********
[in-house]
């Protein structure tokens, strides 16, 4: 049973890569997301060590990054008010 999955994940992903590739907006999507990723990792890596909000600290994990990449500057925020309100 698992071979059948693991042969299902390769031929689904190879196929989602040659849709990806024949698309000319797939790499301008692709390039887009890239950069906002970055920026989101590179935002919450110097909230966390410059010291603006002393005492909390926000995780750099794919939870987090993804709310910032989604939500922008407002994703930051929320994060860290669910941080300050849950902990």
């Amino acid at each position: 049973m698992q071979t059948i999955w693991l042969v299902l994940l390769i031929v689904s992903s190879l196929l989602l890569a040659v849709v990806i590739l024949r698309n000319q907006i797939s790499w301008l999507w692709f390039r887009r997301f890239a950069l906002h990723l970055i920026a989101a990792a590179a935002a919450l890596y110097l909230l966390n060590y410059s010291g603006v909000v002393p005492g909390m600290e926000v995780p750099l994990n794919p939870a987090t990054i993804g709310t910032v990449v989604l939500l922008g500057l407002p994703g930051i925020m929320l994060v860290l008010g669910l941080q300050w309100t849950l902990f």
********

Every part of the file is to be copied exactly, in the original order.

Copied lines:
[in-house]
């Protein structure tokens, strides 16, 4: 049973890569997301060590990054008010 999955994940992903590739907006999507990723990792890596909000600290994990990449500057925020309100 698992071979059948693991042969299902390769031929689904190879196929989602040659849709990806024949698309000319797939790499301008692709390039887009890239950069906002970055920026989101590179935002919450110097909230966390410059010291603006002393005492909390926000995780750099794919939870987090993804709310910032989604939500922008407002994703930051929320994060860290669910941080300050849950902990």
């Amino acid at each position: 049973m698992q071979t059948i999955w693991l042969v299902l994940l390769i031929v689904s992903s190879l196929l989602l890569a040659v849709v990806i590739l024949r698309n000319q907006i797939s790499w301008l999507w692709f390039r887009r997301f890239a950069l906002h990723l970055i920026a989101a990792a590179a935002a919450l890596y110097l909230l966390n060590y410059s010291g603006v909000v002393p005492g909390m600290e926000v995780p750099l994990n794919p939870a987090t990054i993804g709310t910032v990449v989604l939500l922008g500057l407002p994703g930051i925020m929320l994060v860290l008010g669910l941080q300050w309100t849950l902990f």